3. Helping others give you the opportunity to connect with others
When you volunteer, you often get to meet other people who have decided to give their time for the same cause as you, but very often these people come from backgrounds completely different than yours. There is not a template in terms of what type of person volunteers for a type of cause. People usually decide to support a cause because they believe in and want to support it for their own reasons. That cause is what brings people from different social, ethnic, gender and age background together. When given the choice, we usually choose our friends or acquaintances based on our very own personal criteria and although it might not be conscious we do have a tendency to discriminate when we decide who we spend our time with. But when you are volunteering it's different, because what matters is what brings you all together, that cause and by working together for it, you start talking to people you probably would never have talked to otherwise (because of their age, gender, origins...).
Volunteering gives us that opportunity to meet and connect with a wide range of people, and expand our social circle beyond the opportunities of our daily life. And by meeting and and interacting with all these people, it helps you feel connected to a wider community and less isolated, which helps fight depression. Talking and working together with people from different background will also help you work on your communication and problem solving skills
4. Helping others can help your future career
If after all of the above reasons, you are still not convinced that volunteering is beneficial for you, consider that last reason. The connections, experience and skills you will get through your experience as a volunteer, are all part of you preparing yourself for entering the workforce. When you volunteer you have to work with other people, putting your differences aside to achieve the same goal, if you help for fundraising you have the opportunity to develop and improve your communication skills, and the list goes on. All this time that you spend working to help a cause as a volunteer, is experience that you can add to your CV. Employers like to see that you have done some volunteering because it tells them that you are the type of person who is ready to give some of their time for something they believe in. Volunteering can be hard sometimes, especially if you make a long term commitment and are busy with life and work or study, and potential employers know that. Your volunteering experience will demonstrate to them that you are a committed, reliable and hard working person. And when you have been volunteering for a while with an association, they are usually quite happy to act as a referee for you, and good references can be hard to come by, especially for young university graduates.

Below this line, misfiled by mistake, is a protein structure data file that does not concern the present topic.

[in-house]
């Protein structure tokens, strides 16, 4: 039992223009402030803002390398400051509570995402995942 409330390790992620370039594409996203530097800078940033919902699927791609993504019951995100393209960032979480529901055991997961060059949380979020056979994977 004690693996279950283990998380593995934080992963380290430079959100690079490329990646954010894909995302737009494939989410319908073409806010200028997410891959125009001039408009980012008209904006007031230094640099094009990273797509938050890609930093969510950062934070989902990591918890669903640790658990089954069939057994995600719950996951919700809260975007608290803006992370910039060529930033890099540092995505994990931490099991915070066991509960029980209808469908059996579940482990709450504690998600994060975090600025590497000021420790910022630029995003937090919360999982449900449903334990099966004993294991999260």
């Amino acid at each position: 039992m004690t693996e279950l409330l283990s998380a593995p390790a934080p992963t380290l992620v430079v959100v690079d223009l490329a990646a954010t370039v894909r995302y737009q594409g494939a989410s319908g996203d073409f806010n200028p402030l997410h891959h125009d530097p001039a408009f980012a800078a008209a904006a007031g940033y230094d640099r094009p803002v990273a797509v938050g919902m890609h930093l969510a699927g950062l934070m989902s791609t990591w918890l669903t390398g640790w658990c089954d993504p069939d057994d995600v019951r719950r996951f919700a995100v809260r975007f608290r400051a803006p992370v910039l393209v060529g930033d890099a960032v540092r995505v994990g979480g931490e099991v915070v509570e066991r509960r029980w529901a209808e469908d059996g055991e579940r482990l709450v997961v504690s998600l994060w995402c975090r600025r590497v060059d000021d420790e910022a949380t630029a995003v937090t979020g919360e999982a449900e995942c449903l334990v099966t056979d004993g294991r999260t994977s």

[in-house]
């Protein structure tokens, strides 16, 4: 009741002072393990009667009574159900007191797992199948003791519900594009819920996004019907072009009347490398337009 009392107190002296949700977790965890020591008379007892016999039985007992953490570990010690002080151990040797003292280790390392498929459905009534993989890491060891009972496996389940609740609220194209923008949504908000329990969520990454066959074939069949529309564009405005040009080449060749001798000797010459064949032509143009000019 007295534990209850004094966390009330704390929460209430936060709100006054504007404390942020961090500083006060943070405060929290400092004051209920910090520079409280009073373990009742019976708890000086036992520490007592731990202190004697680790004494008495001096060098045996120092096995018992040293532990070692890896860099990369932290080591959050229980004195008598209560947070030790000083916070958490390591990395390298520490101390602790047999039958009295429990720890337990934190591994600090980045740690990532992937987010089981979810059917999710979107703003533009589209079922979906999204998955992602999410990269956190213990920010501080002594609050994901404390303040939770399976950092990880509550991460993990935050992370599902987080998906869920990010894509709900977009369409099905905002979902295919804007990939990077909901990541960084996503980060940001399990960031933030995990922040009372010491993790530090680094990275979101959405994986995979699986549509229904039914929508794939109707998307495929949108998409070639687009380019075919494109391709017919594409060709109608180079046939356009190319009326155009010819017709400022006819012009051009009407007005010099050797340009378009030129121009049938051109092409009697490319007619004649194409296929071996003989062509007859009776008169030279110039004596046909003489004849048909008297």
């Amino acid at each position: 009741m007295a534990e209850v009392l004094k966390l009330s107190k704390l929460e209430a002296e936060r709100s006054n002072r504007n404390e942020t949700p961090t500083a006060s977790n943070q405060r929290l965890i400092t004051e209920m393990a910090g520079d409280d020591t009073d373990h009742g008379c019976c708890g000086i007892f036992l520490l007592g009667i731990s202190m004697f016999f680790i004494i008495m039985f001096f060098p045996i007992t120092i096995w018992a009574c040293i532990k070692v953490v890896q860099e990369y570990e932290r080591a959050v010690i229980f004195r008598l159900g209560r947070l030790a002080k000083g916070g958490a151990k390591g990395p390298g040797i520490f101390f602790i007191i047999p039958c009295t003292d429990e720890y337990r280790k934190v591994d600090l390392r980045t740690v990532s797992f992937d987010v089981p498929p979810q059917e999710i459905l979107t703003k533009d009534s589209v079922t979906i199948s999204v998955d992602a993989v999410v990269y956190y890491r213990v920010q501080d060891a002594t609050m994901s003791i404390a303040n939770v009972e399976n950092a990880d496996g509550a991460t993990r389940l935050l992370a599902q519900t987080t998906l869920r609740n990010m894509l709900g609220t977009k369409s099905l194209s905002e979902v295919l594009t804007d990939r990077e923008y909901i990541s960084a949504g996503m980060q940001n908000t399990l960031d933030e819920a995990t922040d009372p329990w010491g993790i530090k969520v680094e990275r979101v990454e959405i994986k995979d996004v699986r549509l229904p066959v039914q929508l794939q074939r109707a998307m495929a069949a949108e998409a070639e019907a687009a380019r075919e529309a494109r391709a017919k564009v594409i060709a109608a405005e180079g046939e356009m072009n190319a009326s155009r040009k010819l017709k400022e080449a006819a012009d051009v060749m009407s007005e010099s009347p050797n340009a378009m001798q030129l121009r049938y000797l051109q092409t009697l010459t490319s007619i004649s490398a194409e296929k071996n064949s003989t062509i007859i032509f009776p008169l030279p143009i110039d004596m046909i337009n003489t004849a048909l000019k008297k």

If you are interested in knowing more about the volunteering opportunity we have on offer at Active Wellington, contact us through: firstname.lastname@example.org